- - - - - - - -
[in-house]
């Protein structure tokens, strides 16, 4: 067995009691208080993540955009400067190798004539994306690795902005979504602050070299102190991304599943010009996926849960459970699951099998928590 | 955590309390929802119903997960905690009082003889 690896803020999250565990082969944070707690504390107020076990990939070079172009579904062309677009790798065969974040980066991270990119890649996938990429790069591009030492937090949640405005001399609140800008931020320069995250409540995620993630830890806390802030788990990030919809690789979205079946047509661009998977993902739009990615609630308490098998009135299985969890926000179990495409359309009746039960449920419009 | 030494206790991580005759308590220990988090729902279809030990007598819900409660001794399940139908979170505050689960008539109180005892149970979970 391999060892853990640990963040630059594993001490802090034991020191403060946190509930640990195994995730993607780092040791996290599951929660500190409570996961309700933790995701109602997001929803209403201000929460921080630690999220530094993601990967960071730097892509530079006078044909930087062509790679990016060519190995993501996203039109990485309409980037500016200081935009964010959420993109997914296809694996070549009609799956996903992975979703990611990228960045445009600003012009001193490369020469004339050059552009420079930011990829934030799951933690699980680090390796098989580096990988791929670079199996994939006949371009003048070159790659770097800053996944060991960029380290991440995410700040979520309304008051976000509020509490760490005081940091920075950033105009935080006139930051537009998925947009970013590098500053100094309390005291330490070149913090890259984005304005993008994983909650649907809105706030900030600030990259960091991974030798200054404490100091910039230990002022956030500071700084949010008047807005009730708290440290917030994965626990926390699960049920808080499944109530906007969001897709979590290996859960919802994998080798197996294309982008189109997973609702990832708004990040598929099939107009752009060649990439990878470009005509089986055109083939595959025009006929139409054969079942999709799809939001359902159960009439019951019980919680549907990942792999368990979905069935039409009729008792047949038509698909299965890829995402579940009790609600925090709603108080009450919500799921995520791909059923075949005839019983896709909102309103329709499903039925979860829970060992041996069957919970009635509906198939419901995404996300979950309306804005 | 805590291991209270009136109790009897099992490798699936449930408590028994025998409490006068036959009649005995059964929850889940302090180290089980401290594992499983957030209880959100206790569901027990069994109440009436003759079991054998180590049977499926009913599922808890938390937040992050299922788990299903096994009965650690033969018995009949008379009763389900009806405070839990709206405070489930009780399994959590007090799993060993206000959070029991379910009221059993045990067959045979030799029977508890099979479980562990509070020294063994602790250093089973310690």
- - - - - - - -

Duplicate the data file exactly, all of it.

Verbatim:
[in-house]
């Protein structure tokens, strides 16, 4: 067995009691208080993540955009400067190798004539994306690795902005979504602050070299102190991304599943010009996926849960459970699951099998928590 | 955590309390929802119903997960905690009082003889 690896803020999250565990082969944070707690504390107020076990990939070079172009579904062309677009790798065969974040980066991270990119890649996938990429790069591009030492937090949640405005001399609140800008931020320069995250409540995620993630830890806390802030788990990030919809690789979205079946047509661009998977993902739009990615609630308490098998009135299985969890926000179990495409359309009746039960449920419009 | 030494206790991580005759308590220990988090729902279809030990007598819900409660001794399940139908979170505050689960008539109180005892149970979970 391999060892853990640990963040630059594993001490802090034991020191403060946190509930640990195994995730993607780092040791996290599951929660500190409570996961309700933790995701109602997001929803209403201000929460921080630690999220530094993601990967960071730097892509530079006078044909930087062509790679990016060519190995993501996203039109990485309409980037500016200081935009964010959420993109997914296809694996070549009609799956996903992975979703990611990228960045445009600003012009001193490369020469004339050059552009420079930011990829934030799951933690699980680090390796098989580096990988791929670079199996994939006949371009003048070159790659770097800053996944060991960029380290991440995410700040979520309304008051976000509020509490760490005081940091920075950033105009935080006139930051537009998925947009970013590098500053100094309390005291330490070149913090890259984005304005993008994983909650649907809105706030900030600030990259960091991974030798200054404490100091910039230990002022956030500071700084949010008047807005009730708290440290917030994965626990926390699960049920808080499944109530906007969001897709979590290996859960919802994998080798197996294309982008189109997973609702990832708004990040598929099939107009752009060649990439990878470009005509089986055109083939595959025009006929139409054969079942999709799809939001359902159960009439019951019980919680549907990942792999368990979905069935039409009729008792047949038509698909299965890829995402579940009790609600925090709603108080009450919500799921995520791909059923075949005839019983896709909102309103329709499903039925979860829970060992041996069957919970009635509906198939419901995404996300979950309306804005 | 805590291991209270009136109790009897099992490798699936449930408590028994025998409490006068036959009649005995059964929850889940302090180290089980401290594992499983957030209880959100206790569901027990069994109440009436003759079991054998180590049977499926009913599922808890938390937040992050299922788990299903096994009965650690033969018995009949008379009763389900009806405070839990709206405070489930009780399994959590007090799993060993206000959070029991379910009221059993045990067959045979030799029977508890099979479980562990509070020294063994602790250093089973310690």